You know what is respectful? Acknowledging addiction and that while what those parents did wasn’t right, they aren’t entirely to blame in the situation. It’s only right to use that as an opportunity to explain to people that virtual worlds can indeed be addictive and to promote a moderation and healthy balance, while stating technology can be both a positive or negative depending on how it is used or abused. To explain that gamification is a rewards system that is inherently built to drive engagement and even hyper-engagement for the benefit of the company behind the system (whether that is a game or a virtual world) and that it is built to be addictive.

 

It is only responsible, as a public figure, to be honest about the situation. 

 

That’s what I’m doing with this post today... because that’s what it means to be somebody worth looking up to, who isn’t trying to sell you a line of bullshit. I don’t care if I don’t get to hang out with the cool kids or certain circles as a result (I’ve always said that even in the disclaimer on this blog at the top). Because I’d rather hold my head high, and keep my integrity as a public figure than sell out and tow the line. I’d rather be honest and not willing to sell a line of bullshit, and I’ll be the first to open my mouth when people are trying to sell that bullshit or sell out others.

 

That’s why my respect for Bryn Oh arguably went through the stratosphere when she decided to walk away from the LEA recently, and I why I absolutely lost my shit on Metaverse Week in Review when LaPicean tried to use that show as a platform to imply Bryn had betrayed the LEA and done the wrong thing.

 

I said it then, and I still mean it – that’s absolute bullshit.

 

To say that Linden Lab has nothing to do with LEA is also a lie. They may not govern LEA and instead let the artists do as they please, but those simulators are running courtesy of Linden Lab, and Linden Lab took it upon themselves to write a Terms of Service that is absolutely detrimental and hostile to content creators and artists in-world. A TOS that every content creator and artist in Second Life is bound to, which means that Linden Lab is very much involved in the LEA or at least ultimately governing how it operates.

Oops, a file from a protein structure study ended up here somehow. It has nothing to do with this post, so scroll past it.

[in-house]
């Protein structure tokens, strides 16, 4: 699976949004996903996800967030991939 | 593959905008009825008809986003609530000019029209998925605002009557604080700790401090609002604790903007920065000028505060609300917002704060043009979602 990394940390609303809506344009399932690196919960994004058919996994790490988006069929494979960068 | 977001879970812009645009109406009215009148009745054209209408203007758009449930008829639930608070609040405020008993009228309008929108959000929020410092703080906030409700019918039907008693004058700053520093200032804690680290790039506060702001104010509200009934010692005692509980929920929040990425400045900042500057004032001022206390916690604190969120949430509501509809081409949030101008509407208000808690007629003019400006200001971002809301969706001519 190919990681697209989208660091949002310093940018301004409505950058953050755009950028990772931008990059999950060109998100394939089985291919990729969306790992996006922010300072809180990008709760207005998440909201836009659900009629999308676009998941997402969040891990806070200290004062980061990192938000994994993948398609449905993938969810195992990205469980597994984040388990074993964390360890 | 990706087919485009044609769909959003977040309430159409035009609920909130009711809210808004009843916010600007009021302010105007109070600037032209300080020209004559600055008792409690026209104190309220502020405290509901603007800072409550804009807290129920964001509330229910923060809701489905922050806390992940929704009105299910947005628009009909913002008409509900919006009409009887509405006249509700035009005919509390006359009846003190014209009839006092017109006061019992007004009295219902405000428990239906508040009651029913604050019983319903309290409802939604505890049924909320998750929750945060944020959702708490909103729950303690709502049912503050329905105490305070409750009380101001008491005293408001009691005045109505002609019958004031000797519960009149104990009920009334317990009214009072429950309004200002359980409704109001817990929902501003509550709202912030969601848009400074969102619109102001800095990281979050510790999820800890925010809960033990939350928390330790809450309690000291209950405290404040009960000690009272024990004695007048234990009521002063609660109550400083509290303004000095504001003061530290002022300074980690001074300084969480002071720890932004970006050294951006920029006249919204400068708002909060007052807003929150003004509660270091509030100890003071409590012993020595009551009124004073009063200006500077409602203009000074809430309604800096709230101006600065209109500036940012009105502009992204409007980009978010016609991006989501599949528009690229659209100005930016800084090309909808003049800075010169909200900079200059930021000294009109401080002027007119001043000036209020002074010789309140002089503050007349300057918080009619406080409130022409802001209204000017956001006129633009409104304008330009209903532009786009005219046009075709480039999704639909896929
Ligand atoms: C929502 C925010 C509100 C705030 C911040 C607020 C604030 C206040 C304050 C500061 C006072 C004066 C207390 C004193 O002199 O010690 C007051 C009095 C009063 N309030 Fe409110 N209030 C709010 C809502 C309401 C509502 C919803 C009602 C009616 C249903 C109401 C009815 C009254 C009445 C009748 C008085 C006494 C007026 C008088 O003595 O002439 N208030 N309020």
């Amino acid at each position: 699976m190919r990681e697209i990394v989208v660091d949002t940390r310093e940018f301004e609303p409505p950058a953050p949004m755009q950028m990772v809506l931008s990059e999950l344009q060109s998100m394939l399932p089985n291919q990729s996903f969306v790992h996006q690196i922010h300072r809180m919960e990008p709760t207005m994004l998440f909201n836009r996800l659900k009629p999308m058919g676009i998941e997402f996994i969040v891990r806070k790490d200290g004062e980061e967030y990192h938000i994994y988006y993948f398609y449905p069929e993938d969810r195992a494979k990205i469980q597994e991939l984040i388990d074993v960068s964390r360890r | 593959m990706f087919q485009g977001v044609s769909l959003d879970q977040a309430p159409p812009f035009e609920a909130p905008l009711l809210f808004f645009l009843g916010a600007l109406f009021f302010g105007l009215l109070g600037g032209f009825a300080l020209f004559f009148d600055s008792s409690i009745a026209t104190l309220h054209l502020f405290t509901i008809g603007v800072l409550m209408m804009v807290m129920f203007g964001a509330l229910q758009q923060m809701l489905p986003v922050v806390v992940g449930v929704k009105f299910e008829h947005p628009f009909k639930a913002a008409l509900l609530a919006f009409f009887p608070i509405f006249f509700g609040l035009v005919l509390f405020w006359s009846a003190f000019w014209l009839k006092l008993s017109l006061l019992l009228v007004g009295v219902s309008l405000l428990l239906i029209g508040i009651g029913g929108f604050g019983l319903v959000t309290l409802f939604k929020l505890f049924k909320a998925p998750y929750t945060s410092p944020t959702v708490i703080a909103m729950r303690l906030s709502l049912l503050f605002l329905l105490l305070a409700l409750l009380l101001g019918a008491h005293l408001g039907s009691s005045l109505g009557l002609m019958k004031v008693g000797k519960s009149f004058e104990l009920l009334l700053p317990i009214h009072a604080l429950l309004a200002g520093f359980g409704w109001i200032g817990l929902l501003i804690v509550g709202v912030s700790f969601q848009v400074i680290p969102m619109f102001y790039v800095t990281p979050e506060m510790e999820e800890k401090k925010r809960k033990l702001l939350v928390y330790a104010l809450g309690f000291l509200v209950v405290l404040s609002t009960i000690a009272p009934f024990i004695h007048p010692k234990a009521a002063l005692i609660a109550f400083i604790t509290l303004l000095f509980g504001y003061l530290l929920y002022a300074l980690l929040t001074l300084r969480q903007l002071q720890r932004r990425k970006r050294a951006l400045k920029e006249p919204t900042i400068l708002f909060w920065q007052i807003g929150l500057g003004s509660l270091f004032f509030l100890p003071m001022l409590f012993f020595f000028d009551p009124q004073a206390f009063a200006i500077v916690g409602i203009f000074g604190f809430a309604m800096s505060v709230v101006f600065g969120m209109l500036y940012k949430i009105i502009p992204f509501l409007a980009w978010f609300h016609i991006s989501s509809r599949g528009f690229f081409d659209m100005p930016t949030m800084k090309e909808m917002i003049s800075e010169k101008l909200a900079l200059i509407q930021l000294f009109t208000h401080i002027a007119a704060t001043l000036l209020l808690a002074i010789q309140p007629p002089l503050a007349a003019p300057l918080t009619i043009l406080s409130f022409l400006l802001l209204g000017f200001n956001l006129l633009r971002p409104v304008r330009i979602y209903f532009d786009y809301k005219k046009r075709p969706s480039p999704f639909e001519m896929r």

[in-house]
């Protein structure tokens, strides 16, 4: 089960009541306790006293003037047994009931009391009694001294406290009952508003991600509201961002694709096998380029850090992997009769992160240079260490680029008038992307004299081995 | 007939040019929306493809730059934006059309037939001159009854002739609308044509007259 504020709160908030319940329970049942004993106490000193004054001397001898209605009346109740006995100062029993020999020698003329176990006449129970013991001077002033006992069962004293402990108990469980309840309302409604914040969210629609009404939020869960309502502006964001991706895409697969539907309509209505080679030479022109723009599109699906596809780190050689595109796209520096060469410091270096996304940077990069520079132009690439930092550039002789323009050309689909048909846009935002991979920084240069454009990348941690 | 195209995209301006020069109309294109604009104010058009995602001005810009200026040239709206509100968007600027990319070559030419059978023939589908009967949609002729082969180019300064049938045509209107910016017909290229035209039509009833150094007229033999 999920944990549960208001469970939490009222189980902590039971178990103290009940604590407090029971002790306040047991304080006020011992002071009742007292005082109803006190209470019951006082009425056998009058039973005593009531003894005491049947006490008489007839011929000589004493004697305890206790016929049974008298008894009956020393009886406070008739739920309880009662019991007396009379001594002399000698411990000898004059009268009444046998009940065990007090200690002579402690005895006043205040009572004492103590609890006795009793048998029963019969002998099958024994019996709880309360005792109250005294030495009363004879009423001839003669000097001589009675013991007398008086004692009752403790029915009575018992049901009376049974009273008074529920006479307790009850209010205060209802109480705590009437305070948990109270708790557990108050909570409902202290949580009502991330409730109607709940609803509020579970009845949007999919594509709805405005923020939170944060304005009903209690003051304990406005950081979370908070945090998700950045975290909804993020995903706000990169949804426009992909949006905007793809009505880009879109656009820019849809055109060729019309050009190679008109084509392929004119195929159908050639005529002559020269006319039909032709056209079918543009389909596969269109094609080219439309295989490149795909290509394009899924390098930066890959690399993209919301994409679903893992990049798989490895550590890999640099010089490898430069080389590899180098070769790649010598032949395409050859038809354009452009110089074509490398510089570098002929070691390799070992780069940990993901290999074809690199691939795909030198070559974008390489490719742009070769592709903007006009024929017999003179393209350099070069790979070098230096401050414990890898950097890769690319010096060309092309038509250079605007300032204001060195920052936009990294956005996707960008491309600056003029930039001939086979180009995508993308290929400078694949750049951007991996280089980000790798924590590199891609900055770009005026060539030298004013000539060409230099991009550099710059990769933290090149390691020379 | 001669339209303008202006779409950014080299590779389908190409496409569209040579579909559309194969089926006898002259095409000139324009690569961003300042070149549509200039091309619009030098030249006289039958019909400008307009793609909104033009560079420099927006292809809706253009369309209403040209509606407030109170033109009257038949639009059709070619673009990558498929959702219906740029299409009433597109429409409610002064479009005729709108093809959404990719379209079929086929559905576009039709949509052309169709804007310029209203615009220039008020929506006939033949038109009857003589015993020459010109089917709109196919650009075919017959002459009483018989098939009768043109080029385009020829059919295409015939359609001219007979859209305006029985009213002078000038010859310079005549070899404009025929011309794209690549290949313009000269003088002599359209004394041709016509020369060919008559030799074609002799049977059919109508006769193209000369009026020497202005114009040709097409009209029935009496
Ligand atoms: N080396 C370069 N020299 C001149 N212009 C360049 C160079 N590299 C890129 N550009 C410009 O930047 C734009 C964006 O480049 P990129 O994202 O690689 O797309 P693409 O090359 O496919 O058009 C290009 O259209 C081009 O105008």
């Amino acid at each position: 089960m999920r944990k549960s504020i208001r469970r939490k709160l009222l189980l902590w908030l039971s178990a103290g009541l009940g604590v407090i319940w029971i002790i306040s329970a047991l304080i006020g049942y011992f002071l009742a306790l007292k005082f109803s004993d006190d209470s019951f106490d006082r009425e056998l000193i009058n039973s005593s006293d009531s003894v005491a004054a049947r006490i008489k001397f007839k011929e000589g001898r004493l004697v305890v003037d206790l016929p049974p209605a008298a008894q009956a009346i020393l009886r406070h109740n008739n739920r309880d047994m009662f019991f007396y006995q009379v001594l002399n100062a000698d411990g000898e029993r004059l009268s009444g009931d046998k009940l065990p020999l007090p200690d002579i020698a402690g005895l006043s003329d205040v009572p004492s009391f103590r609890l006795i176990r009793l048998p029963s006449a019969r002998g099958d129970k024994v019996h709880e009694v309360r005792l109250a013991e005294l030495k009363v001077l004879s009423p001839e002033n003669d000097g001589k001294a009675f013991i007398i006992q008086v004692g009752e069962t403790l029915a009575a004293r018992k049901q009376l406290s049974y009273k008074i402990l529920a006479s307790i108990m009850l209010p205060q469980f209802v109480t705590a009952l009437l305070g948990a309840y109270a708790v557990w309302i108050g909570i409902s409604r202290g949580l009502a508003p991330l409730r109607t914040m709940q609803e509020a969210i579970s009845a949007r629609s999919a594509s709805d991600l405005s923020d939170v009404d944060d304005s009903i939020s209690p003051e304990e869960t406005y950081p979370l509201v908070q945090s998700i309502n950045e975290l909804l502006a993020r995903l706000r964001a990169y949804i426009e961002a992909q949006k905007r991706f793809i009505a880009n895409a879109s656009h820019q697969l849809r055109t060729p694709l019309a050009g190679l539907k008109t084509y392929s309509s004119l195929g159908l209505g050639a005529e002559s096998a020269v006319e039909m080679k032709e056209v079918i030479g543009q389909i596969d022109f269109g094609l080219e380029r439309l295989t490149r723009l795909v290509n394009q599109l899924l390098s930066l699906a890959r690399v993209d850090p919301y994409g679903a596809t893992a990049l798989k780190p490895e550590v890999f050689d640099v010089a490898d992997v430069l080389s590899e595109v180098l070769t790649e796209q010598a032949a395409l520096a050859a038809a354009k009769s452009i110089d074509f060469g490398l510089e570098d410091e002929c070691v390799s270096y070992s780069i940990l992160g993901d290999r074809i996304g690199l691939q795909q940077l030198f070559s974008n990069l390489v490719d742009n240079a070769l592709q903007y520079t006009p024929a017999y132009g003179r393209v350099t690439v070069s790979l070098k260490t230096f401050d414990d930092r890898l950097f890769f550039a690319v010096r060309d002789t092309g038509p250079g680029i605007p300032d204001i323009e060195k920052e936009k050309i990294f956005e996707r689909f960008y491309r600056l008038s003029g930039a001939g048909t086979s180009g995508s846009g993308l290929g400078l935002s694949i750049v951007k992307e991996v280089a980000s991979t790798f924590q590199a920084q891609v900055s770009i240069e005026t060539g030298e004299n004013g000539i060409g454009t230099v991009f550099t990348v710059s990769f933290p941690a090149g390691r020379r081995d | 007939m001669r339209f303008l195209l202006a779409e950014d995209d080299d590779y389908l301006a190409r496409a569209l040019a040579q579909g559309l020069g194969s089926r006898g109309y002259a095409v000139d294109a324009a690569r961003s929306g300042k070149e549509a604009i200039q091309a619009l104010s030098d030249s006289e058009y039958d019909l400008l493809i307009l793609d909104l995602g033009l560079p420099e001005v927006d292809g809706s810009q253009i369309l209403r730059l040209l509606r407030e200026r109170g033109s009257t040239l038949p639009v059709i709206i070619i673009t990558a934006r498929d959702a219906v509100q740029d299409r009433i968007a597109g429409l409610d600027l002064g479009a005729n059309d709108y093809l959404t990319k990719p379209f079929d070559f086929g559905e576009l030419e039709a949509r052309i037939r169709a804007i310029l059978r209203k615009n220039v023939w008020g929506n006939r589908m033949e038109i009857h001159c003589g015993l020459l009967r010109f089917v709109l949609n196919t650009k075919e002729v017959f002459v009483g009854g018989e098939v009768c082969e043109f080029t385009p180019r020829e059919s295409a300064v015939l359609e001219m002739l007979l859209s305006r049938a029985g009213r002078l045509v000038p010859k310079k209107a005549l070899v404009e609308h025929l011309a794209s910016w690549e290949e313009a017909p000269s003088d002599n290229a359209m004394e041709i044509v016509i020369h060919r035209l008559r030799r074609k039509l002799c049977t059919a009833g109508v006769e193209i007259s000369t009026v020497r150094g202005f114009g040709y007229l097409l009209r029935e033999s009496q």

Being on the LEA, whose stated purpose is to enable and entice artists to utilize Second Life as a platform, is directly contradictory and absolutely hostile to the artists when what you are supporting is a situation (due to your benefactor Linden Lab) that is absolutely detrimental to the very artists you’re pretending to support. It’s a conflict of interest and disingenuous at best.

 

I’m actually appalled, to be honest, that Mal and Tara didn’t say a damned thing except to let him keep talking – later on going on about the LEA and the new machinima they’re shooting like not a damned thing that was said was anything but an attempted smear tactic on their show against an artist that decided not to sell a conflict of interest or endorse it disingenuously. Attempting to paint himself and the LEA as victims of Bryn Oh, while later continuing on like the LEA is just business as usual.

 

Bryn Oh chose integrity and to stand for what is right in the interest of the very artists and content creators she supports. She could not (nor should she) in good conscience knowingly be disingenuous in promoting the arts in Second Life when Linden Lab are openly and unrepentantly being hostile to those very same creators and artists through the TOS changes.

 

That’s not what being a respectable public figure is about... it’s about standing up for what is right and being a leader. It’s about being somebody to look up to. It’s about opening your damned mouth when people are being disingenuous and looking out for their self-interest at the expense of others.

 

It’s about rocking the f-ing boat when it needs to be rocked. Because it’s the right thing to do.

 

‘Cause the only people who are afraid of rocking the boat are the people who can’t swim.

 


9 comments: